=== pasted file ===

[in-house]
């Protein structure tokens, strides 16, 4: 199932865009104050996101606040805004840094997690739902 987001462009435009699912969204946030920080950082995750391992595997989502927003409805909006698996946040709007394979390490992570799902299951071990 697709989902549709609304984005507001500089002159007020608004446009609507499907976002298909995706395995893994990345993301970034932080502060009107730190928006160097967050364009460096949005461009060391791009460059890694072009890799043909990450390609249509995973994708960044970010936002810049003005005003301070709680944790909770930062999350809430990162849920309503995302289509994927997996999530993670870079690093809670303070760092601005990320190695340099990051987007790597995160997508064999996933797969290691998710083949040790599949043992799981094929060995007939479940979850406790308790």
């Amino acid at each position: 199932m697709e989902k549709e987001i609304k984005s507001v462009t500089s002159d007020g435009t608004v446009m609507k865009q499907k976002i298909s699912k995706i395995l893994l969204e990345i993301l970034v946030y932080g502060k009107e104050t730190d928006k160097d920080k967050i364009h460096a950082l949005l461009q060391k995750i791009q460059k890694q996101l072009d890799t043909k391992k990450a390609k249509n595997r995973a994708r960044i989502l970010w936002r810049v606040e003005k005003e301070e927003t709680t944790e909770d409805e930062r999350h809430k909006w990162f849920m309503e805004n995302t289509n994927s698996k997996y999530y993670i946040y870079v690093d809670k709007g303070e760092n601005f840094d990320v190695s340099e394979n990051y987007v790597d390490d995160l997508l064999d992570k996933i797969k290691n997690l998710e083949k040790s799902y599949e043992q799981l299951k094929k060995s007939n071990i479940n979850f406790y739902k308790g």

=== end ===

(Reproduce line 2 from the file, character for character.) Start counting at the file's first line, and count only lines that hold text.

């Protein structure tokens, strides 16, 4: 199932865009104050996101606040805004840094997690739902 987001462009435009699912969204946030920080950082995750391992595997989502927003409805909006698996946040709007394979390490992570799902299951071990 697709989902549709609304984005507001500089002159007020608004446009609507499907976002298909995706395995893994990345993301970034932080502060009107730190928006160097967050364009460096949005461009060391791009460059890694072009890799043909990450390609249509995973994708960044970010936002810049003005005003301070709680944790909770930062999350809430990162849920309503995302289509994927997996999530993670870079690093809670303070760092601005990320190695340099990051987007790597995160997508064999996933797969290691998710083949040790599949043992799981094929060995007939479940979850406790308790």